If the recent trade rumors are accurate, then it appears that Chris Carter’s time as a Houston Astros is coming to an end.
‘Tis the season of trade rumors, ludicrous or not. But let’s file this rumor under the not-so-crazy: the Houston Astros shopping Chris Carter before today’s non-tender deadline. This very rumor may have sealed Carter’s fate as an Astro.
And let’s face the facts, “Trogdor’s” fate was probably decided after his prolonged slump during the 2015 season. He struggled mightily throughout last season, slashing just .199/.397/.427 with 24 HR and 64 RBI. That translated into a lackluster .319 wOBA and 101 wRC+. Even after finishing the months of September and October strong, the combination of overall poor performance and a possible raise of his 2015 salary of $4.2 million will likely lead to Carter’s end as an Astro. This is actually quite a sad development considering the impressive 2014 season that “Trogdor” put together when he slugged 37 HR and 88 RBI with a 122 wRC+.
There is also the issue of playing time that could only become more problematic in 2016. Top prospect A.J. Reed is figured to be the heir apparent at first base once he is deemed ready. Evan Gattis, who the Astros traded three prospects for last offseason, is in a similar dilemma regarding struggles throughout 2015. But he will still be cheaper than Carter next season in terms of salary, and I bet the Astros aren’t willing to give up on Gattis so quickly after acquiring him. Then there is the possibility of cheaper options at first base such as Jon Singleton, Preston Tucker, or Tyler White. The same can’t be said for Carter, hence why the Astros are placing him on the trade block.
As of now, the overriding feeling is that the Astros franchise is ready to move on from one of the longest-tenured players on the roster.
However, will the Astros front office be able to trade Carter before today’s deadline at 11:59 pm?
Now, that is the multi-million dollar question.
The situation depends on if an interested organization is doubtful that the Astros would actually non-tender the soon-to-be 29-year old slugger, or not confident they could sign Carter off the free agent market. And since they’re supposedly focusing only American League clubs, which essentially lowers the market from 29 to just 14 teams, the Astros may have trouble finding a suitable trade partner. Carter’s limited defensive ability also lowers his value and basically limits him to a team that can utilize a designated hitter.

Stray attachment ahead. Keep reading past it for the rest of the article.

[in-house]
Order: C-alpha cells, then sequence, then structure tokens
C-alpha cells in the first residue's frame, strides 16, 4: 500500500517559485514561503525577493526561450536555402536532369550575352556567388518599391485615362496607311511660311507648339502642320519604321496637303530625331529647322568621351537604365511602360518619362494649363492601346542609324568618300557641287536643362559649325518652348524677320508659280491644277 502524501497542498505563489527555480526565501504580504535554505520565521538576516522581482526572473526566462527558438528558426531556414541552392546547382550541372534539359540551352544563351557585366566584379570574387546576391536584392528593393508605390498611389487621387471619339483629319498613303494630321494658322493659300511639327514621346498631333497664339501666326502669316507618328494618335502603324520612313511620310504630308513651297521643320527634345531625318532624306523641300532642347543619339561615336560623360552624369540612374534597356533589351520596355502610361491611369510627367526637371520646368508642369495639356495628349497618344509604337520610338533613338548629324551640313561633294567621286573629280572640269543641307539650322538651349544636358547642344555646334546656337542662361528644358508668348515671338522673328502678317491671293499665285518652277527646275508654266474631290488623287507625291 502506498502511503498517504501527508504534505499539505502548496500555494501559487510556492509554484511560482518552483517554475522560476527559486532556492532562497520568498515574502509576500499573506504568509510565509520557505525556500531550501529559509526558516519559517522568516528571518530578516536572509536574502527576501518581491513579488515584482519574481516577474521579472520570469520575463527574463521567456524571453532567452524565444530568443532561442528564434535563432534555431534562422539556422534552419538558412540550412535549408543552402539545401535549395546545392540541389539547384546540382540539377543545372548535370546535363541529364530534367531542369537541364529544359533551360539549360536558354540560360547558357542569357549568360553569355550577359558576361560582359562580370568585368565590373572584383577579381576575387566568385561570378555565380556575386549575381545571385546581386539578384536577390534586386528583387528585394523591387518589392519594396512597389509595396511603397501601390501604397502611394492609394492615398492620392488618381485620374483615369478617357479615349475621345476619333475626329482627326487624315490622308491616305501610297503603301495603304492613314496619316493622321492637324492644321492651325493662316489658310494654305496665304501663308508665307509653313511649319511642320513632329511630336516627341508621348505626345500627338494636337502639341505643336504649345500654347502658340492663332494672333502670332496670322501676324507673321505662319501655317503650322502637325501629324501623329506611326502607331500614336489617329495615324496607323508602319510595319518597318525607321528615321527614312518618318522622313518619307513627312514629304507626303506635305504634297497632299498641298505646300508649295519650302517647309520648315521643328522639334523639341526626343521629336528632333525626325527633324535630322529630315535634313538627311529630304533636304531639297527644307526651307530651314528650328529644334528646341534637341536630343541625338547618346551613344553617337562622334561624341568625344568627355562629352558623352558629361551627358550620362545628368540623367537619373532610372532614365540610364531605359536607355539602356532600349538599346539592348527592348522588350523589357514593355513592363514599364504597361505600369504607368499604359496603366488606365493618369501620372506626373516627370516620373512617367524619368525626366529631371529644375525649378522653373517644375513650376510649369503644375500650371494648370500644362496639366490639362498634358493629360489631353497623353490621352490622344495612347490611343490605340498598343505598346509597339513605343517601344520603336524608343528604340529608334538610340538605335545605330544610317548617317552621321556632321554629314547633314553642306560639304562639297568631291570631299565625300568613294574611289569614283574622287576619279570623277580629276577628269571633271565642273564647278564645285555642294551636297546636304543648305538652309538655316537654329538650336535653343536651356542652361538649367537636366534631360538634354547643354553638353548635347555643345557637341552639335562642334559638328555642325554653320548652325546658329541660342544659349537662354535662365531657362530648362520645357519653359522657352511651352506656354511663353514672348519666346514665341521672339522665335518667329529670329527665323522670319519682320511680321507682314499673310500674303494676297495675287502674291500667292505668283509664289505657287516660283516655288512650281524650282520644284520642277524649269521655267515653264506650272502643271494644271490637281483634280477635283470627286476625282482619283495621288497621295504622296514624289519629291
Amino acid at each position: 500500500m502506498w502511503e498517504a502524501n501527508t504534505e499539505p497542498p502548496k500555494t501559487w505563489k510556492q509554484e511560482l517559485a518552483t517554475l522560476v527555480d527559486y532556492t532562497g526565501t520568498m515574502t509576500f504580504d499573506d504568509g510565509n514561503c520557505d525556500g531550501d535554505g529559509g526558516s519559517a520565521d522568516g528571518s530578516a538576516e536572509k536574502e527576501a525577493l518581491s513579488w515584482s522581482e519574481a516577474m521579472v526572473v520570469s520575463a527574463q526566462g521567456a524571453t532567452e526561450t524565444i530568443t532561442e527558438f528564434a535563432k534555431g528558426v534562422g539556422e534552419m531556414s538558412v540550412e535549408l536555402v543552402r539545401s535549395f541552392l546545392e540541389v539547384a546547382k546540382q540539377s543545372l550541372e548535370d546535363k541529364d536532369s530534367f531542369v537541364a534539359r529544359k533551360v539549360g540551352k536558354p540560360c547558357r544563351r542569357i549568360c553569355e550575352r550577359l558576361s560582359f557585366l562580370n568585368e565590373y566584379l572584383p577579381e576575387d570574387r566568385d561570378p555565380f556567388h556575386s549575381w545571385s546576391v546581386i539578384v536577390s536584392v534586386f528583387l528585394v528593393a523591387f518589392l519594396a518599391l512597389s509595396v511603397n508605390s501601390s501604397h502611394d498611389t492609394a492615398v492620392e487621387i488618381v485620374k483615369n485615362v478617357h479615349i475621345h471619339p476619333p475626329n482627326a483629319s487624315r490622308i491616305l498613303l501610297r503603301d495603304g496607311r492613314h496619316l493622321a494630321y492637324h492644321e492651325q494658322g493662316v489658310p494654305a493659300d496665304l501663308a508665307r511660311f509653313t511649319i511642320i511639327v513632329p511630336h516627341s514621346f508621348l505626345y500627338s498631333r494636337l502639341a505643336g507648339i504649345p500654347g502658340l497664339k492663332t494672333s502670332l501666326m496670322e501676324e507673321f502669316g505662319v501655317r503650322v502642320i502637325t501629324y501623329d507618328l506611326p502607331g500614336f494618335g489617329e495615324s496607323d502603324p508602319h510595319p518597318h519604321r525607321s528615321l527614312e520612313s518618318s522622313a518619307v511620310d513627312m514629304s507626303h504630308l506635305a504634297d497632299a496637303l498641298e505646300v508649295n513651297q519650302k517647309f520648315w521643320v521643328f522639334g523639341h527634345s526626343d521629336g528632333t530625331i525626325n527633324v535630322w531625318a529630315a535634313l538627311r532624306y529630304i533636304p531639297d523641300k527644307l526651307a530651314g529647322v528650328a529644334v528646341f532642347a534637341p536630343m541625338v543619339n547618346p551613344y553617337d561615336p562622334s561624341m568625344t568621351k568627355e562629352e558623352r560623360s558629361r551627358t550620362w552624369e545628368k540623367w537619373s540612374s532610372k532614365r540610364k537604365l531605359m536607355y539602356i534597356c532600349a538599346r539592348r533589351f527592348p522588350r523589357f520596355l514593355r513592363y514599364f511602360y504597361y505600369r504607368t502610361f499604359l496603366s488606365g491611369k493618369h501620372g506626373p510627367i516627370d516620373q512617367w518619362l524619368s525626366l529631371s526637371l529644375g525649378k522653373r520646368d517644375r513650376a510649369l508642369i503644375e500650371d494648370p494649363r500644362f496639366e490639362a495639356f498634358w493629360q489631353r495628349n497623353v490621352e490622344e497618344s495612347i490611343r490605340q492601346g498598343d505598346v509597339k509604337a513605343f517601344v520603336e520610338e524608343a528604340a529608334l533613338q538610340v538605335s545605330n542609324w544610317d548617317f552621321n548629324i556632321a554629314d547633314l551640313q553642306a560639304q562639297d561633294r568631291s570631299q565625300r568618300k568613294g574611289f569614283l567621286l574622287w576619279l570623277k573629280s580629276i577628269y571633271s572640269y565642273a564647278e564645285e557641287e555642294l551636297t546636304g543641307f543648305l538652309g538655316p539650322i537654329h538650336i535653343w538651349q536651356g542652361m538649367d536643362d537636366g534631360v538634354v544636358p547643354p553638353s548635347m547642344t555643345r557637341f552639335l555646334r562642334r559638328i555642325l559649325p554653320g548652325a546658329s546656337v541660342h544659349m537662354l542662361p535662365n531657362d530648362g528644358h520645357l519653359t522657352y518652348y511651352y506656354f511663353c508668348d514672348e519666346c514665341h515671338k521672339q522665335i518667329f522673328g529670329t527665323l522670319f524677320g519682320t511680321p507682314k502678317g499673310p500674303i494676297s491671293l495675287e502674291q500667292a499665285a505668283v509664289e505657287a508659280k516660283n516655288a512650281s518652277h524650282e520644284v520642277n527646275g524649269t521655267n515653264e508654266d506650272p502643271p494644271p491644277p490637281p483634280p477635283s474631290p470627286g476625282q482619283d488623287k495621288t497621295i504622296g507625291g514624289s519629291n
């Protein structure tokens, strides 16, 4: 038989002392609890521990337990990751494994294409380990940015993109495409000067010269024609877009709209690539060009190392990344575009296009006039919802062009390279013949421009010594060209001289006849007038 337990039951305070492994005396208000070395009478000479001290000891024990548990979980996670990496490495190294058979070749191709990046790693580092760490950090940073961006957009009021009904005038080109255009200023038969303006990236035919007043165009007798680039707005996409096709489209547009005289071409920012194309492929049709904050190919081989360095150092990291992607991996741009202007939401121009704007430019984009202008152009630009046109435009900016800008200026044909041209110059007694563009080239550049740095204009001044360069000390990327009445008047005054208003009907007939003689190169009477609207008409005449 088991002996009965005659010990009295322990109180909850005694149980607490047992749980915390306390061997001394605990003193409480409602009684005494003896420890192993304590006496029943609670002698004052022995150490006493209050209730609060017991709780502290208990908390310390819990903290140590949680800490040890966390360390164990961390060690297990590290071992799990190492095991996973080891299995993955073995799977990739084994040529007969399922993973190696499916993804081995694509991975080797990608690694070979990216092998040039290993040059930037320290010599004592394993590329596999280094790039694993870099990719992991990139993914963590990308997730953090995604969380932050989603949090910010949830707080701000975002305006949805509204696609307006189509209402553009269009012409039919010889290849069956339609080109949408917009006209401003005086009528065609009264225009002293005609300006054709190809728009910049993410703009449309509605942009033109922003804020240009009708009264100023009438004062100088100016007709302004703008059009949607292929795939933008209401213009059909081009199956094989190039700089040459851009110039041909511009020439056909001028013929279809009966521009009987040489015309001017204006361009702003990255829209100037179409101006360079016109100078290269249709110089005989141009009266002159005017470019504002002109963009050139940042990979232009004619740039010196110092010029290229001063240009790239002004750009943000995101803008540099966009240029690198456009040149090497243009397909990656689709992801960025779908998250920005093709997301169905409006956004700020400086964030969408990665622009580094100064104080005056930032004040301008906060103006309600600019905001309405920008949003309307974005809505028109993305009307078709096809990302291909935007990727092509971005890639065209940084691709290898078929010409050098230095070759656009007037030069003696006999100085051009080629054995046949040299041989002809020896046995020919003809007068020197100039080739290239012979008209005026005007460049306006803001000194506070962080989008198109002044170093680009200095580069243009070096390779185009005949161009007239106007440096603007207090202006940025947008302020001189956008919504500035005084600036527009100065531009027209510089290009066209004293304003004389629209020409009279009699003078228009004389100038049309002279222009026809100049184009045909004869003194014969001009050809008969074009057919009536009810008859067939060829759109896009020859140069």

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These limitations will probably hamper the Astros efforts on the trade market if they have certain value placed on the first baseman/designated hitter. General manager Jeff Luhnow and his team may, at best, only receive a lower-level prospect in return from any trade that could take place. That could all change if the team packages Carter with say, Jake Marisnick, in trade talks to sweeten the deal with more talent returning to Houston as a result.
But say if a trade doesn’t take place, what will the Astros do?
Well, the team may have no choice but to non-tender Carter. Like I stated above, the fact that Carter struggled and will still earn a raise through arbitration likely doesn’t thrill the Astros front office. And if the rumor is already out there that they are willing to part ways with the slugger through trade, the team may decide that this could be best the course of action for the organization and Carter himself by pursuing the non-tender route. This would allow the Astros the remaining portion of the offseason to allocate the additional resources saved in future player acquisitions and give Carter the opportunity to latch on with another club of his choosing.
Overall, the possibility of Carter returning to the Astros in 2016 seems rather doubtful. And even though the team had high hopes for him in 2015, the time may be upon them to move on. The recent rumors only add fuel to the fire that he will not be back. And this is why Carter’s fate seems to be sealed and his days as an Astro numbered.
**Statistics are provided by Fangraphs.com**